President Hennigan announces retirement from university to take effect summer 2021 

Written By Jordyn Hronec and Amanda Andrews

The Board of Trustees announced the retirement of President Paul Hennigan, effective in the summer of 2021, in an email to the university community on the morning of Monday, Oct. 5. 

“I am honored to have worked with so many talented people affiliated with Point Park over the past 20 years,” Hennigan said in a statement to the Board of Trustees. “Together we have built so much that has influenced the lives of so many. The summer of 2021 will be a perfect time for new leadership at Point Park. Hopefully, the world will be out of the worst of the pandemic and it will be good for a new leader with new ideas and new energy to work with the University community to develop the next vision and strategic plan for Point Park University. It should be an exciting opportunity for the University to help define a new era for higher education.”

“We know this year will present significant pandemic-related challenges for higher education and our University,” Chairman of the Board, Joe Greco, said in the email. “The Board is confident in Dr. Hennigan’s ability to continue to lead the University during this difficult time.”

The announcement of Hennigan’s departure follows after the current Provost, John Pearson, announced in February of the Spring 2020 semester he would be departing from the university. Both Hennigan and Pearson are set to retire in the summer of 2021.

“Our two top leaders vacating at the same time will present challenges, but it also can be an exciting opportunity,” Matt Pascal, the head of the faculty assembly, said.

Student Government Association (SGA) President Dennis McDermott is part of the search committee for the new provost and said that he hopes that students can be just as involved, if not more so, in the hiring process for a new president. He said the news of Hennigan’s retirement did come as a surprise, but that he expects the university to smoothly handle the transition of two major administrative positions.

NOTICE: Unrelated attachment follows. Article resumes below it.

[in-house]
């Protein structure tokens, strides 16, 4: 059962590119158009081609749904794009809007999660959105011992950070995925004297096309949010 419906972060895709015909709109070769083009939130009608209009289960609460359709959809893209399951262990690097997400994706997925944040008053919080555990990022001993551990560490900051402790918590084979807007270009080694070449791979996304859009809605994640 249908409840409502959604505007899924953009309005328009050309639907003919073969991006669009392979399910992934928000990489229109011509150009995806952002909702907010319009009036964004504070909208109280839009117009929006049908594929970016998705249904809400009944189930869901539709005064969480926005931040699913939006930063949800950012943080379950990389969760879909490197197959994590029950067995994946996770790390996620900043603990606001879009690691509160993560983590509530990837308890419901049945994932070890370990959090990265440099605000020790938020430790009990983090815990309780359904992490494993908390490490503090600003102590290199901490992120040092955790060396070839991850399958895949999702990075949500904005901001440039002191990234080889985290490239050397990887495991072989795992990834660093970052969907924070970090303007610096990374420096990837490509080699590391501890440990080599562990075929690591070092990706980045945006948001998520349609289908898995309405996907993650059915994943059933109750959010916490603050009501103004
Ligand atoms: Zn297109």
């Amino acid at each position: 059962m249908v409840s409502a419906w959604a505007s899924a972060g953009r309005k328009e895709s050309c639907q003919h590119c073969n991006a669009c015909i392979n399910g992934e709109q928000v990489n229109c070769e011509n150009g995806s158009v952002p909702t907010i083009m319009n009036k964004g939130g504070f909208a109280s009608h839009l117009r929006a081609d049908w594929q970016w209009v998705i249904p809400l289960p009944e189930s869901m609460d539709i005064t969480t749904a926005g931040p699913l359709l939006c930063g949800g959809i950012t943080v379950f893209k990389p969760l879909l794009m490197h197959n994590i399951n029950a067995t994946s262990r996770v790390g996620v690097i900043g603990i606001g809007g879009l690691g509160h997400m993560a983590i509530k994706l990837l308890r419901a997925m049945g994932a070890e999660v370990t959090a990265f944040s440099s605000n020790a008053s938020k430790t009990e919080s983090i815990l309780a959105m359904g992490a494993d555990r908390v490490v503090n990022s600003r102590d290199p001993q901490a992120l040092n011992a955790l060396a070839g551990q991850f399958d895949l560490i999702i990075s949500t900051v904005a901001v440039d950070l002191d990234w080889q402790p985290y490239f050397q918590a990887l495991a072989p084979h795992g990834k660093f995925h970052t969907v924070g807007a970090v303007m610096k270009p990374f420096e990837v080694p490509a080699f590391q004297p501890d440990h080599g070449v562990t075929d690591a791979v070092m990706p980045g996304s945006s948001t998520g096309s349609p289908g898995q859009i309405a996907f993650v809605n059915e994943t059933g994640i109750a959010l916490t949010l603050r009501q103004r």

“Of course it’s a concern. I mean I don’t anticipate any department of the university or any leg or branch or any part of university not being concerned about the president and the provost both being vacant in the positions, but I wouldn’t even go as far to say ‘vacant’ because John Pearson will continue to fill his position until we have hired someone new,” McDermott said. “That transition, that is going to be like zero days without a provost is my understanding of the situation. And I don’t anticipate Paul Hennigan completely washing his hands of the university at this point. He’s definitely going to help out with the transition, I would imagine.” 

The Board of Trustees stated that Hennigan has agreed to consult with the board on “a number of strategic initiatives, including the presidential transition, community relations, alumni engagement and fundraising,” following his retirement.

According to the Board of Trustees, the Executive Committee of the Board has selected the search firm WittKieffer as its search consultant as it looks to find a new university president in time for the Fall 2021 semester.

WittKieffer describes itself on its website as a global executive search firm with 50 years of experience serving organizations dedicated to improving the quality of life,” and as “industry experts skilled at creating tailored solutions that suit each of our clients, and our depth of experience includes work with both market leaders and market disruptors.”

“Personally, I feel as though this is a great change for the University,” Frank Smith, a sophomore broadcast production and media management major, said. “I mean this in no disrespect to President Hennigan. A change of presidency could potentially help students and administration build a better relationship with one another. I just hope the Board of Trustees can find a candidate that understands and listens to our students and finds someone to lead Point Park in a better and more inclusive direction.”